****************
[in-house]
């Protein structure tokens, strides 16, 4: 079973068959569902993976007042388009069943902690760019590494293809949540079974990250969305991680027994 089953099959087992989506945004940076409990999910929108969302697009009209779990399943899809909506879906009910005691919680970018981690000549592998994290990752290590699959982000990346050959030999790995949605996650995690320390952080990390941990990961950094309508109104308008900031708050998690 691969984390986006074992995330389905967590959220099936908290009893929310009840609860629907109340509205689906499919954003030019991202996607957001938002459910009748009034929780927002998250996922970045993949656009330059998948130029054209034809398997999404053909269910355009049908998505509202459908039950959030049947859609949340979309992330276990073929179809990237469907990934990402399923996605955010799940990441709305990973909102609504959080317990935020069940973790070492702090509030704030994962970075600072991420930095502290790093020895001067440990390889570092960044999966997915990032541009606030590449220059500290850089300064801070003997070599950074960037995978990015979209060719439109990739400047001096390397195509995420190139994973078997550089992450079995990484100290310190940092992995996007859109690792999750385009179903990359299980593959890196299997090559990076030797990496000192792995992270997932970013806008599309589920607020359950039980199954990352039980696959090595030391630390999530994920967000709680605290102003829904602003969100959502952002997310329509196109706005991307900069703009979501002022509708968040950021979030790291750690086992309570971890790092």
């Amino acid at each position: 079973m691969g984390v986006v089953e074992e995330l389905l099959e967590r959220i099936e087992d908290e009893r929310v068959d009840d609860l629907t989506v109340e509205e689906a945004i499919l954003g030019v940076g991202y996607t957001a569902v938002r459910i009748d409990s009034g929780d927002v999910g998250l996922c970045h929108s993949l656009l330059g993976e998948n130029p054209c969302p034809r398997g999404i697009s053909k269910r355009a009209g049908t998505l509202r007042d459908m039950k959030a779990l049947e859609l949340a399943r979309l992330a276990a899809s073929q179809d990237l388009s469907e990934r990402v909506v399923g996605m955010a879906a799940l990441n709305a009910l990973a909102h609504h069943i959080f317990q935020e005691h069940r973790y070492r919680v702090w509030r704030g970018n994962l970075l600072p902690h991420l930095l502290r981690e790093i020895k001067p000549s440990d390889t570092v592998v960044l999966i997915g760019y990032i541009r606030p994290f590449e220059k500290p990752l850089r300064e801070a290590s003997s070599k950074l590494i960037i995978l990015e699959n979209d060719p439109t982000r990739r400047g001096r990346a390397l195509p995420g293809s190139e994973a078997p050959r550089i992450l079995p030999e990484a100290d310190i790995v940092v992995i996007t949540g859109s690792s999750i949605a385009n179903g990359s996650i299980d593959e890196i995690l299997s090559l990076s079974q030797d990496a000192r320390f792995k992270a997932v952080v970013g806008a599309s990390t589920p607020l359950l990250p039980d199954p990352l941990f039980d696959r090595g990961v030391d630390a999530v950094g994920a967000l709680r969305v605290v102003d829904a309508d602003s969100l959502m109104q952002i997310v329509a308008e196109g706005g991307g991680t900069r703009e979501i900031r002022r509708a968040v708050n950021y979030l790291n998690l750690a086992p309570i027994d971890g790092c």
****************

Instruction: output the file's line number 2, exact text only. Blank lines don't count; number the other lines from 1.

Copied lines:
């Protein structure tokens, strides 16, 4: 079973068959569902993976007042388009069943902690760019590494293809949540079974990250969305991680027994 089953099959087992989506945004940076409990999910929108969302697009009209779990399943899809909506879906009910005691919680970018981690000549592998994290990752290590699959982000990346050959030999790995949605996650995690320390952080990390941990990961950094309508109104308008900031708050998690 691969984390986006074992995330389905967590959220099936908290009893929310009840609860629907109340509205689906499919954003030019991202996607957001938002459910009748009034929780927002998250996922970045993949656009330059998948130029054209034809398997999404053909269910355009049908998505509202459908039950959030049947859609949340979309992330276990073929179809990237469907990934990402399923996605955010799940990441709305990973909102609504959080317990935020069940973790070492702090509030704030994962970075600072991420930095502290790093020895001067440990390889570092960044999966997915990032541009606030590449220059500290850089300064801070003997070599950074960037995978990015979209060719439109990739400047001096390397195509995420190139994973078997550089992450079995990484100290310190940092992995996007859109690792999750385009179903990359299980593959890196299997090559990076030797990496000192792995992270997932970013806008599309589920607020359950039980199954990352039980696959090595030391630390999530994920967000709680605290102003829904602003969100959502952002997310329509196109706005991307900069703009979501002022509708968040950021979030790291750690086992309570971890790092």